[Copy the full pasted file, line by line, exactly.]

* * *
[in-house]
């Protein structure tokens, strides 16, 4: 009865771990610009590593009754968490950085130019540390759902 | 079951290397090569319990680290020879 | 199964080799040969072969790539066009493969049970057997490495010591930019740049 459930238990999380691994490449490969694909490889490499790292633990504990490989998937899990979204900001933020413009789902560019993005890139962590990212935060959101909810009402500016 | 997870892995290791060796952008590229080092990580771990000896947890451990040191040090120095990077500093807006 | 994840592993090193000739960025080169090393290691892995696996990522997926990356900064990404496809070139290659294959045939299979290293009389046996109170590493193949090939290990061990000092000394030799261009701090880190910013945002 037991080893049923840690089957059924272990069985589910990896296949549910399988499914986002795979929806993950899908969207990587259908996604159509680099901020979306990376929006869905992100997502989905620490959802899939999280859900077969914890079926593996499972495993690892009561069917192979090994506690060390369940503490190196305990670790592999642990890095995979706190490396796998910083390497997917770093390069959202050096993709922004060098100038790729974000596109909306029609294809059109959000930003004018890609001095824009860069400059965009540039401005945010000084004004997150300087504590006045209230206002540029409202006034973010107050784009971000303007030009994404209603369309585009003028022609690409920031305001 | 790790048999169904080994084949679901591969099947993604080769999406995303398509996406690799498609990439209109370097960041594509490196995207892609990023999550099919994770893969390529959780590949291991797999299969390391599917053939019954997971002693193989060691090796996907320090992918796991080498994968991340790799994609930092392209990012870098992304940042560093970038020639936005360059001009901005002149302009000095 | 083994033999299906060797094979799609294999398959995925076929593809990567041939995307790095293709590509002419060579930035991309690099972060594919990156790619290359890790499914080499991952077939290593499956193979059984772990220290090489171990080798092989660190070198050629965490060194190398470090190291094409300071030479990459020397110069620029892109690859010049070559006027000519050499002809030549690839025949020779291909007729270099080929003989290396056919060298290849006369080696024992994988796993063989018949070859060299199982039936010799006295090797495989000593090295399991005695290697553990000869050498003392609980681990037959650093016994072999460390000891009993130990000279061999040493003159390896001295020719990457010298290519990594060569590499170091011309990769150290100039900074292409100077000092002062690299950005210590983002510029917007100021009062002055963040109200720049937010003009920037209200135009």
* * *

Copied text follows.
[in-house]
């Protein structure tokens, strides 16, 4: 009865771990610009590593009754968490950085130019540390759902 | 079951290397090569319990680290020879 | 199964080799040969072969790539066009493969049970057997490495010591930019740049 459930238990999380691994490449490969694909490889490499790292633990504990490989998937899990979204900001933020413009789902560019993005890139962590990212935060959101909810009402500016 | 997870892995290791060796952008590229080092990580771990000896947890451990040191040090120095990077500093807006 | 994840592993090193000739960025080169090393290691892995696996990522997926990356900064990404496809070139290659294959045939299979290293009389046996109170590493193949090939290990061990000092000394030799261009701090880190910013945002 037991080893049923840690089957059924272990069985589910990896296949549910399988499914986002795979929806993950899908969207990587259908996604159509680099901020979306990376929006869905992100997502989905620490959802899939999280859900077969914890079926593996499972495993690892009561069917192979090994506690060390369940503490190196305990670790592999642990890095995979706190490396796998910083390497997917770093390069959202050096993709922004060098100038790729974000596109909306029609294809059109959000930003004018890609001095824009860069400059965009540039401005945010000084004004997150300087504590006045209230206002540029409202006034973010107050784009971000303007030009994404209603369309585009003028022609690409920031305001 | 790790048999169904080994084949679901591969099947993604080769999406995303398509996406690799498609990439209109370097960041594509490196995207892609990023999550099919994770893969390529959780590949291991797999299969390391599917053939019954997971002693193989060691090796996907320090992918796991080498994968991340790799994609930092392209990012870098992304940042560093970038020639936005360059001009901005002149302009000095 | 083994033999299906060797094979799609294999398959995925076929593809990567041939995307790095293709590509002419060579930035991309690099972060594919990156790619290359890790499914080499991952077939290593499956193979059984772990220290090489171990080798092989660190070198050629965490060194190398470090190291094409300071030479990459020397110069620029892109690859010049070559006027000519050499002809030549690839025949020779291909007729270099080929003989290396056919060298290849006369080696024992994988796993063989018949070859060299199982039936010799006295090797495989000593090295399991005695290697553990000869050498003392609980681990037959650093016994072999460390000891009993130990000279061999040493003159390896001295020719990457010298290519990594060569590499170091011309990769150290100039900074292409100077000092002062690299950005210590983002510029917007100021009062002055963040109200720049937010003009920037209200135009």